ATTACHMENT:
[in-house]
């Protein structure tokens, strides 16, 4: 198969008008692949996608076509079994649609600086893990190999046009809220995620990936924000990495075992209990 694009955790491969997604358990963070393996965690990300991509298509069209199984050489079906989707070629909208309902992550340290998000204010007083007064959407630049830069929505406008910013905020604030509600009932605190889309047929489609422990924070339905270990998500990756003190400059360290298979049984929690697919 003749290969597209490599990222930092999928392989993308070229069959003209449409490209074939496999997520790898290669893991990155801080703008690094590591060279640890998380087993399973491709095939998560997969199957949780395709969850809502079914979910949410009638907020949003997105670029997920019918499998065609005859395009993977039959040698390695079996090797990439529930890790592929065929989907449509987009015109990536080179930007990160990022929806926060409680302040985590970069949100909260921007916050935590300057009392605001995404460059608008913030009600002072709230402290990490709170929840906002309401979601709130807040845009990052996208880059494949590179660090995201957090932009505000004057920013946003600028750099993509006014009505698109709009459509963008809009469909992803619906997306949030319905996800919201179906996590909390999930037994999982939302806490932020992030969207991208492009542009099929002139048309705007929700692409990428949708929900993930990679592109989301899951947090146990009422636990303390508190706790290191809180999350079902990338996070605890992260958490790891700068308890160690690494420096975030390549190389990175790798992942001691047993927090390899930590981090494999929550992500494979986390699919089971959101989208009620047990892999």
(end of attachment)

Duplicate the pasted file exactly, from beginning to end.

[in-house]
């Protein structure tokens, strides 16, 4: 198969008008692949996608076509079994649609600086893990190999046009809220995620990936924000990495075992209990 694009955790491969997604358990963070393996965690990300991509298509069209199984050489079906989707070629909208309902992550340290998000204010007083007064959407630049830069929505406008910013905020604030509600009932605190889309047929489609422990924070339905270990998500990756003190400059360290298979049984929690697919 003749290969597209490599990222930092999928392989993308070229069959003209449409490209074939496999997520790898290669893991990155801080703008690094590591060279640890998380087993399973491709095939998560997969199957949780395709969850809502079914979910949410009638907020949003997105670029997920019918499998065609005859395009993977039959040698390695079996090797990439529930890790592929065929989907449509987009015109990536080179930007990160990022929806926060409680302040985590970069949100909260921007916050935590300057009392605001995404460059608008913030009600002072709230402290990490709170929840906002309401979601709130807040845009990052996208880059494949590179660090995201957090932009505000004057920013946003600028750099993509006014009505698109709009459509963008809009469909992803619906997306949030319905996800919201179906996590909390999930037994999982939302806490932020992030969207991208492009542009099929002139048309705007929700692409990428949708929900993930990679592109989301899951947090146990009422636990303390508190706790290191809180999350079902990338996070605890992260958490790891700068308890160690690494420096975030390549190389990175790798992942001691047993927090390899930590981090494999929550992500494979986390699919089971959101989208009620047990892999």